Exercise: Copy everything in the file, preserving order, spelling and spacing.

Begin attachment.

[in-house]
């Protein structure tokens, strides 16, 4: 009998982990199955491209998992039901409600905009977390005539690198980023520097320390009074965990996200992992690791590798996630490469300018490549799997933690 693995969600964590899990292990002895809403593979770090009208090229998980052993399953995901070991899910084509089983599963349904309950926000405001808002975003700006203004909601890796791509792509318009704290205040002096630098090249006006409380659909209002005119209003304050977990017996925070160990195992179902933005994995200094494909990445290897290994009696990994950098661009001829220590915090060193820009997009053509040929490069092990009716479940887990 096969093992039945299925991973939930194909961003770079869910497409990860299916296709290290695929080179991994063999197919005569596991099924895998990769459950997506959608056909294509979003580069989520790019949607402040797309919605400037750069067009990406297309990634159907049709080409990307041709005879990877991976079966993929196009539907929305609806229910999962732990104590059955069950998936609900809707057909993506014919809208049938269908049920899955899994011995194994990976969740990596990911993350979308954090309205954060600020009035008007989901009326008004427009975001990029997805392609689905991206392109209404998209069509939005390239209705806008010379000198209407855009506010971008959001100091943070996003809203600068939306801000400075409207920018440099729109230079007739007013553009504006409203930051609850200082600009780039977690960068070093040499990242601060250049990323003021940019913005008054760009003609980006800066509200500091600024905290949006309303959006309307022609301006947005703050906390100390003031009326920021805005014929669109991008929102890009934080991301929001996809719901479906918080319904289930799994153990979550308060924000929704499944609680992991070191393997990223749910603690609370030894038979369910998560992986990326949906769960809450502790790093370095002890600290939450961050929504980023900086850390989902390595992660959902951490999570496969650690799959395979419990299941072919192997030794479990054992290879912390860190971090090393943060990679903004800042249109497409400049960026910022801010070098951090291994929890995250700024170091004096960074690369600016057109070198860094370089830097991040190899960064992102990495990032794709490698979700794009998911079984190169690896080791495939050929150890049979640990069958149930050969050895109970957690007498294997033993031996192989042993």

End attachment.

[in-house]
């Protein structure tokens, strides 16, 4: 009998982990199955491209998992039901409600905009977390005539690198980023520097320390009074965990996200992992690791590798996630490469300018490549799997933690 693995969600964590899990292990002895809403593979770090009208090229998980052993399953995901070991899910084509089983599963349904309950926000405001808002975003700006203004909601890796791509792509318009704290205040002096630098090249006006409380659909209002005119209003304050977990017996925070160990195992179902933005994995200094494909990445290897290994009696990994950098661009001829220590915090060193820009997009053509040929490069092990009716479940887990 096969093992039945299925991973939930194909961003770079869910497409990860299916296709290290695929080179991994063999197919005569596991099924895998990769459950997506959608056909294509979003580069989520790019949607402040797309919605400037750069067009990406297309990634159907049709080409990307041709005879990877991976079966993929196009539907929305609806229910999962732990104590059955069950998936609900809707057909993506014919809208049938269908049920899955899994011995194994990976969740990596990911993350979308954090309205954060600020009035008007989901009326008004427009975001990029997805392609689905991206392109209404998209069509939005390239209705806008010379000198209407855009506010971008959001100091943070996003809203600068939306801000400075409207920018440099729109230079007739007013553009504006409203930051609850200082600009780039977690960068070093040499990242601060250049990323003021940019913005008054760009003609980006800066509200500091600024905290949006309303959006309307022609301006947005703050906390100390003031009326920021805005014929669109991008929102890009934080991301929001996809719901479906918080319904289930799994153990979550308060924000929704499944609680992991070191393997990223749910603690609370030894038979369910998560992986990326949906769960809450502790790093370095002890600290939450961050929504980023900086850390989902390595992660959902951490999570496969650690799959395979419990299941072919192997030794479990054992290879912390860190971090090393943060990679903004800042249109497409400049960026910022801010070098951090291994929890995250700024170091004096960074690369600016057109070198860094370089830097991040190899960064992102990495990032794709490698979700794009998911079984190169690896080791495939050929150890049979640990069958149930050969050895109970957690007498294997033993031996192989042993």